“Doubt can be a mental strangler that leads some people to become less than who they are.” -Greg Williams, The Master Negotiator & Body Language Expert (Click to Tweet)
“This Is How To Use Doubt To Win More Negotiations”
People don’t realize; they’re always negotiating.
“I’m not sure. If we use that in our negotiations, our real intent might create doubt about our seriousness. That could cause the other negotiators to act unpredictably. You’re right. That’s something we have to consider and plan for, but by having them doubtful about our intent, we’ll keep them off balance. Then, when the time is right, we can be more definitive about our actions.” You’ve just been privy to a conversation that occurred between two negotiators about the use of doubt in their negotiation.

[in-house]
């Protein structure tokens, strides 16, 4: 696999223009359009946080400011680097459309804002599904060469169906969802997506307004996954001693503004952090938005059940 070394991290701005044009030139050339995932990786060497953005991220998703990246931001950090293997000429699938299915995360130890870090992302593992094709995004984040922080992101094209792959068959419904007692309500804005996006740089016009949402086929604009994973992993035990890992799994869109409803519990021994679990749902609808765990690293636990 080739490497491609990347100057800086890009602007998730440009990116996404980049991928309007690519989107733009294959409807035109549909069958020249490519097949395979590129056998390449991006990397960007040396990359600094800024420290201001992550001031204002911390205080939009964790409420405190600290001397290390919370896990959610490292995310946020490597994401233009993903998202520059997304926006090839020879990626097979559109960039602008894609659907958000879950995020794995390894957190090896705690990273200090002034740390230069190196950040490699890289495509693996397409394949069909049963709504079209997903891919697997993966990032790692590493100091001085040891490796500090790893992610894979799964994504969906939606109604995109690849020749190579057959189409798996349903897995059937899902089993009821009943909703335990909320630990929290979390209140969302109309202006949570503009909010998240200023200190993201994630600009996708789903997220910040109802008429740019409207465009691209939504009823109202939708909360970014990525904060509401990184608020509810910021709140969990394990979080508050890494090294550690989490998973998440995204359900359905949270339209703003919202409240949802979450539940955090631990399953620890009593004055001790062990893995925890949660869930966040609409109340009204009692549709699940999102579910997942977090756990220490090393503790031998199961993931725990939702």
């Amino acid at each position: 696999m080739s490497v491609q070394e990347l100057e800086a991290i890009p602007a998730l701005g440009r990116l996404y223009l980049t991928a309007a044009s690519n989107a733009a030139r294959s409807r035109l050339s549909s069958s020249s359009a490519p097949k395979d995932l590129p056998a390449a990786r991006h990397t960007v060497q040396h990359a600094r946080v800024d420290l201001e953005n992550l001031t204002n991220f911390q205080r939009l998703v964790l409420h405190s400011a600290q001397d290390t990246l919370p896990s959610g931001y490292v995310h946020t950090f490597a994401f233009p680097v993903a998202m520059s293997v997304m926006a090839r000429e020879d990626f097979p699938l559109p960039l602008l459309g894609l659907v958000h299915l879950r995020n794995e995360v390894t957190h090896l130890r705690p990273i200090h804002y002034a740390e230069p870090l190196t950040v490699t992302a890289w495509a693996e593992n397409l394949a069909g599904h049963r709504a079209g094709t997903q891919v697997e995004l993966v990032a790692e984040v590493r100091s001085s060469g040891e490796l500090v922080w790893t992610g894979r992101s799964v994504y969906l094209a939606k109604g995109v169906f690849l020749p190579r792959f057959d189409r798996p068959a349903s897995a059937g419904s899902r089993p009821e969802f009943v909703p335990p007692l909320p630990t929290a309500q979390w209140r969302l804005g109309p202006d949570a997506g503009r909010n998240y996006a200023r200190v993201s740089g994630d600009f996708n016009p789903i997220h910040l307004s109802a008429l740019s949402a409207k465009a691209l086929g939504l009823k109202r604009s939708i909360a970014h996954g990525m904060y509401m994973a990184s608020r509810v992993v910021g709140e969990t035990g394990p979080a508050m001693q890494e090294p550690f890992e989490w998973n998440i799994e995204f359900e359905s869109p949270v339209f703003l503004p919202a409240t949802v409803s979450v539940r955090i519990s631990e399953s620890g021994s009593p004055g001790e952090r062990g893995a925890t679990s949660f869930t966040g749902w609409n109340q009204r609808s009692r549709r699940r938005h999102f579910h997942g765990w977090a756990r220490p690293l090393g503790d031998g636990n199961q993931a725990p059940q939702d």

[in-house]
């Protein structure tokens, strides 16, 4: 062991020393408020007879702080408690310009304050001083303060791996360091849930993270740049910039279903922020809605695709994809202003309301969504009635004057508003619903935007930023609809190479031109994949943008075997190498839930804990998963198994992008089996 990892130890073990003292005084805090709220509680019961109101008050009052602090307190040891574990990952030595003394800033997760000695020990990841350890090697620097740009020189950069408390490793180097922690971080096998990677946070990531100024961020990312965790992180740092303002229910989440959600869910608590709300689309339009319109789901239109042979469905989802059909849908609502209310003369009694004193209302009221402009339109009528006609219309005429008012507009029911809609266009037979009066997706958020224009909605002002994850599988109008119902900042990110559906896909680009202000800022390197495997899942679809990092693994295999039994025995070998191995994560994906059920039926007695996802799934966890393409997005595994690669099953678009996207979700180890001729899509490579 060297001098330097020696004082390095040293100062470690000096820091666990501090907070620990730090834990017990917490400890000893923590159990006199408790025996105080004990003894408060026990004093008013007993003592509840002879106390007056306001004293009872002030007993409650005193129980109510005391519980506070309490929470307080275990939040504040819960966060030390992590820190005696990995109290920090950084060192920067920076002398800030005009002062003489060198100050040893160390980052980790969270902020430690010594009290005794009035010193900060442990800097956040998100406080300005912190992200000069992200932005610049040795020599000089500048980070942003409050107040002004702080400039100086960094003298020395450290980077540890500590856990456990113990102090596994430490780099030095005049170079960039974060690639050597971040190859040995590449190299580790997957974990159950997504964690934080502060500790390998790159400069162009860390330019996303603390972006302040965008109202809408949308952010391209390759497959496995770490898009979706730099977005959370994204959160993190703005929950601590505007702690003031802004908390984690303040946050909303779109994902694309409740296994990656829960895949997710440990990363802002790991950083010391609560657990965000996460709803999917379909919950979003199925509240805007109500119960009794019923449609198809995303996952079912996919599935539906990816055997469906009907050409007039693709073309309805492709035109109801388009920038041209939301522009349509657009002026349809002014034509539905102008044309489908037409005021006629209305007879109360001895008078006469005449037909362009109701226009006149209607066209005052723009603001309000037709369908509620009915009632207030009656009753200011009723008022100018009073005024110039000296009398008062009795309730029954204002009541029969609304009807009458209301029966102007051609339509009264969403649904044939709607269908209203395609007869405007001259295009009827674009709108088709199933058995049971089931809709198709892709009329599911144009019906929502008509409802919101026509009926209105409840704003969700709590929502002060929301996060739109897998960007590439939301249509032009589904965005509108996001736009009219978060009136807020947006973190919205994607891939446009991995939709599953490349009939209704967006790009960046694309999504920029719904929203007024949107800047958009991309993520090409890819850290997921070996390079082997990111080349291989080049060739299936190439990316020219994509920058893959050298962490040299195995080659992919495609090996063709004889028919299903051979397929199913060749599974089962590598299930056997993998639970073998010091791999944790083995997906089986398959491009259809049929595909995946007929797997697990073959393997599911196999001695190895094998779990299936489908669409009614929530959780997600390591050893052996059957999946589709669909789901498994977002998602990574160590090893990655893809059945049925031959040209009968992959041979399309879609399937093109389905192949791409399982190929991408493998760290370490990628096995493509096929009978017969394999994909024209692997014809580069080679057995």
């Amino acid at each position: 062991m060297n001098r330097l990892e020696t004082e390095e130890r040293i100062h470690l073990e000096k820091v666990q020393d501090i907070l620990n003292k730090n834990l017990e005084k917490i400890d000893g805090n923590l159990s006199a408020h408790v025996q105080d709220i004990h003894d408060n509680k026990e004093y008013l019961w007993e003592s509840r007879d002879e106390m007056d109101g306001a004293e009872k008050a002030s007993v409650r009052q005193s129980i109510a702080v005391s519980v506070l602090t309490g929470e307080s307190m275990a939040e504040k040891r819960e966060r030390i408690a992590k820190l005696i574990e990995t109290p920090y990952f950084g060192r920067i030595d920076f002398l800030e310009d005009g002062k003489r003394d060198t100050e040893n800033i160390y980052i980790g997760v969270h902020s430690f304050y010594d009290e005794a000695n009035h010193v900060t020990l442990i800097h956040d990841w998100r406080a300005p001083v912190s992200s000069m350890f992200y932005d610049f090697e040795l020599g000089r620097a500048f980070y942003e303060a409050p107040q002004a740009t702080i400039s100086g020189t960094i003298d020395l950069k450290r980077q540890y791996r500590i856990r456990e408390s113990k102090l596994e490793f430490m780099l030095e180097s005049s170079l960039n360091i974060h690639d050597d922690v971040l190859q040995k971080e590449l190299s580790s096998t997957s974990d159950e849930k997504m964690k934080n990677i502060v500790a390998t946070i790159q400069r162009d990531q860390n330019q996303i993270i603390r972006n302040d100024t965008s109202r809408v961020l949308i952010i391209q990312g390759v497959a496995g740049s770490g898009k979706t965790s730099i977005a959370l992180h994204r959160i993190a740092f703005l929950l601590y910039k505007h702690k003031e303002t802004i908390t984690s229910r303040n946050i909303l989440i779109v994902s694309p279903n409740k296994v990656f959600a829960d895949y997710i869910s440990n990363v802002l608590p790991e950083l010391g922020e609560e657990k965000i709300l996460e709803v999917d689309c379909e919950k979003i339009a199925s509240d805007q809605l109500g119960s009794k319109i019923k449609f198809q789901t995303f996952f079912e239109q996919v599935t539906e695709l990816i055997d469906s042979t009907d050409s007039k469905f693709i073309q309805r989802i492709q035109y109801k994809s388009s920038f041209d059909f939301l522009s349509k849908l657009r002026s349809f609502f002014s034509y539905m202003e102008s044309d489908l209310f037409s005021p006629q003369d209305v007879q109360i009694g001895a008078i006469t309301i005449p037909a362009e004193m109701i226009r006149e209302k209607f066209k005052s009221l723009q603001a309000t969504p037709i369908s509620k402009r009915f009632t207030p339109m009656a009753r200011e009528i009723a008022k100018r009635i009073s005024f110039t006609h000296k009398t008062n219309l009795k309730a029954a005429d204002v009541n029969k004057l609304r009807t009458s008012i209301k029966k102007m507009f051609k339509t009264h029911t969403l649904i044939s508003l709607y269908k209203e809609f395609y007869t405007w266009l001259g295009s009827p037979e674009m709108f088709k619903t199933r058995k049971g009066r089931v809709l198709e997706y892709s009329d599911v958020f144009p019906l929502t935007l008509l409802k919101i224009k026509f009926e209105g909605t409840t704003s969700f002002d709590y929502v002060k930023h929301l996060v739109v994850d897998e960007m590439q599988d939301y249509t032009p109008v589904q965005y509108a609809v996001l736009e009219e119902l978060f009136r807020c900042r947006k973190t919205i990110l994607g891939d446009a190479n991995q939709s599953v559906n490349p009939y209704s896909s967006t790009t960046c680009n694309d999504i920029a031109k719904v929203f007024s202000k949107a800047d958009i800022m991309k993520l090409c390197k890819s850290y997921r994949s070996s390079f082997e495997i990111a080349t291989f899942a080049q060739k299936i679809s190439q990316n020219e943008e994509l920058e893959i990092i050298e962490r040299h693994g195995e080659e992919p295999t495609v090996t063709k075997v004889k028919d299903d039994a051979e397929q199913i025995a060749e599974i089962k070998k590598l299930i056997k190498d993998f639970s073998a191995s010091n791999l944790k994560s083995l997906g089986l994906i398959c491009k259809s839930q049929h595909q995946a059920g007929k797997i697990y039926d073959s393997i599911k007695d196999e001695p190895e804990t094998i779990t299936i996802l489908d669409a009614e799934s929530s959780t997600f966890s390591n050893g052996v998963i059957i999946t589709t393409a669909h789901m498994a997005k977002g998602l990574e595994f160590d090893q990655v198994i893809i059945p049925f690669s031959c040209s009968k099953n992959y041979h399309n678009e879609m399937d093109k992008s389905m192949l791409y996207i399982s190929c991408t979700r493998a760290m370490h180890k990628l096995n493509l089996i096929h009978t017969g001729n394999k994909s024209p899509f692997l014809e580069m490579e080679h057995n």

Doubt creates uncertainty. It’s a tactical tool that every smart negotiator uses in negotiations. Thus, good negotiators use it deliberately to motivate the opposing negotiator mentally. Doubt is also the tool that’s used in everyday life to encourage people to adopt one action versus another. Continue, and you’ll discover how you can become a more persuasive negotiator by injecting doubt into your negotiations.
“It could have been this, or it could have been that. It could have been this person, or it might have been someone else. In either case, I’m unsure.” If you were listening to someone saying those words, what would you think? Of course, it would depend on the circumstances. But in general, would you assume the person wasn’t sure about a situation?